Assessing vessel slowdown for reducing auditory masking for marine mammals and fish of the western Canadian Arctic

Last modified: 
January 15, 2019 - 3:21pm
Type: Journal Article
Year of publication: 2018
Date published: 10/2018
Authors: Matthew Pine, David Hannay, Stephen Insley, William Halliday, Francis Juanes
Journal title: Marine Pollution Bulletin
Volume: 135
Pages: 290 - 302
ISSN: 0025326X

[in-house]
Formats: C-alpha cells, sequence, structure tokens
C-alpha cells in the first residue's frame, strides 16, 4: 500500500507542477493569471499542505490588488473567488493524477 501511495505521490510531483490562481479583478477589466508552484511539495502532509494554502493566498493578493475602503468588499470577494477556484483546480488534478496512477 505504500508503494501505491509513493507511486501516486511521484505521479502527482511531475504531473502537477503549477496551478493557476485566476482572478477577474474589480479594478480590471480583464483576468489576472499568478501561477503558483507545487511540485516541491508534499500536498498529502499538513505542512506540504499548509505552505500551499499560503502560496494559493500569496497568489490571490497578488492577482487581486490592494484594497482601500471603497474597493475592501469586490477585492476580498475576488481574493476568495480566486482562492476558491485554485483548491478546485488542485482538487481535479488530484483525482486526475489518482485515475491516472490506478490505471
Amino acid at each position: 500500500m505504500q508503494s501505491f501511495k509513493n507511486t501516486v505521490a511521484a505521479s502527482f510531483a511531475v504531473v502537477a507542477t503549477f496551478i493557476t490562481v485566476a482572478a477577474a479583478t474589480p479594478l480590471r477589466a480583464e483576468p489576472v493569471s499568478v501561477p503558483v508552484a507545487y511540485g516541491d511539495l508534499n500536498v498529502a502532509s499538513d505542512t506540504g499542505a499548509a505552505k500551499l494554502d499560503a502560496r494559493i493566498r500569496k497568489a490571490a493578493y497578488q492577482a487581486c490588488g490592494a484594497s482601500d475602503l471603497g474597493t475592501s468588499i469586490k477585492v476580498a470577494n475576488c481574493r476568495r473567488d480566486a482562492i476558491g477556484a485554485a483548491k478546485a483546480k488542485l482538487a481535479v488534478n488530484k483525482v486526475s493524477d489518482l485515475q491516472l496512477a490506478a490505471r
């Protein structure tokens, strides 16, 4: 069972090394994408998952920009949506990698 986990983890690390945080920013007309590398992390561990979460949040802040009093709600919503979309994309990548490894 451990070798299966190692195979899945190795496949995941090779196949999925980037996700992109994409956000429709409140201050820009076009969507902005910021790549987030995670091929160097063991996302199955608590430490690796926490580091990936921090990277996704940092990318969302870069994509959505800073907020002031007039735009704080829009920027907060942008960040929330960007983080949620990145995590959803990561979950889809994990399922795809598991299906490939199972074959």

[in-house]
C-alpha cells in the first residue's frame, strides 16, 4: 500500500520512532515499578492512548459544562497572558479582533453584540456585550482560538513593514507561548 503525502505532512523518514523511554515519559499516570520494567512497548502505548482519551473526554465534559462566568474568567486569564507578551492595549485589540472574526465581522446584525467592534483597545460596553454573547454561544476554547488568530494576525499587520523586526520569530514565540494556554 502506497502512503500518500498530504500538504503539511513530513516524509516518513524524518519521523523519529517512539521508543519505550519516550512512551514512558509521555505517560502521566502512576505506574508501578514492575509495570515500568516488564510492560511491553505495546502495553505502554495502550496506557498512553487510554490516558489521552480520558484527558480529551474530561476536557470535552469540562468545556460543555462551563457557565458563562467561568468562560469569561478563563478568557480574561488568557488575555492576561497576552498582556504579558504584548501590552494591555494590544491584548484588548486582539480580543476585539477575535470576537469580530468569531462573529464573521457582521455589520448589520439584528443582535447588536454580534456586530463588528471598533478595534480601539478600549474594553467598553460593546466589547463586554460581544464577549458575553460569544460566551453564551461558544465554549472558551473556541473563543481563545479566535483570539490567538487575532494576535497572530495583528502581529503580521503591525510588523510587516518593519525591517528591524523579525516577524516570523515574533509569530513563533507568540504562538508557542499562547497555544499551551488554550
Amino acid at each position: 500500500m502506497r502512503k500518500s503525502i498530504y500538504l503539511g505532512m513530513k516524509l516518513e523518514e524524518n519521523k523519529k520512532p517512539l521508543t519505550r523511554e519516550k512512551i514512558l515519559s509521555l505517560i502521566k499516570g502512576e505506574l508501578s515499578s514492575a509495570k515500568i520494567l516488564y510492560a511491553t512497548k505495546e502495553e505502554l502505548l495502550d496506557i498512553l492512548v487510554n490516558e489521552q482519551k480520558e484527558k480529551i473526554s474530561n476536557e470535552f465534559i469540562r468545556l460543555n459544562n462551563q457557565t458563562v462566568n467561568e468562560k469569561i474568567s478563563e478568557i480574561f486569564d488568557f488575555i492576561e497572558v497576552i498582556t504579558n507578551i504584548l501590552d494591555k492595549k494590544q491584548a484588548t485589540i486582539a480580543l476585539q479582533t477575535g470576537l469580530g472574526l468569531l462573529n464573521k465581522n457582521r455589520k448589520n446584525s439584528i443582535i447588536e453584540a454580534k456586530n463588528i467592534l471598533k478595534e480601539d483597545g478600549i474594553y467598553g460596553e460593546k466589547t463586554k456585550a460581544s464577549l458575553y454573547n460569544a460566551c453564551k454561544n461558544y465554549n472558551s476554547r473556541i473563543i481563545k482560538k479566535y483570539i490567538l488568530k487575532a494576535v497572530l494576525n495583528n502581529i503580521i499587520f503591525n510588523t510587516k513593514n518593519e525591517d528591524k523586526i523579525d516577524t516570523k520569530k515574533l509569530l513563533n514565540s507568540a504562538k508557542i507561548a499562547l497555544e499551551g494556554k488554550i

Vessel slowdown may be an alternative mitigation option in regions where re-routing shipping corridors to avoid important marine mammal habitat is not possible. We investigated the potential relief in masking in marine mammals and fish from a 10 knot speed reduction of container and cruise ships. The mitigation effect from slower vessels was not equal between ambient sound conditions, species or vessel-type. Under quiet ambient conditions, a speed reduction from 25 to 15 knots resulted in smaller listening space reductions by 16–23%, 10–18%, 1–2%, 5–8% and 8% respectively for belugas, bowheads, bearded seals, ringed seals, and fish, depending on vessel-type. However, under noisy conditions, those savings were between 9 and 19% more, depending on the species. This was due to the differences in species' hearing sensitivities and the low ambient sound levels measured in the study region. Vessel slowdown could be an effective mitigation strategy for reducing masking.

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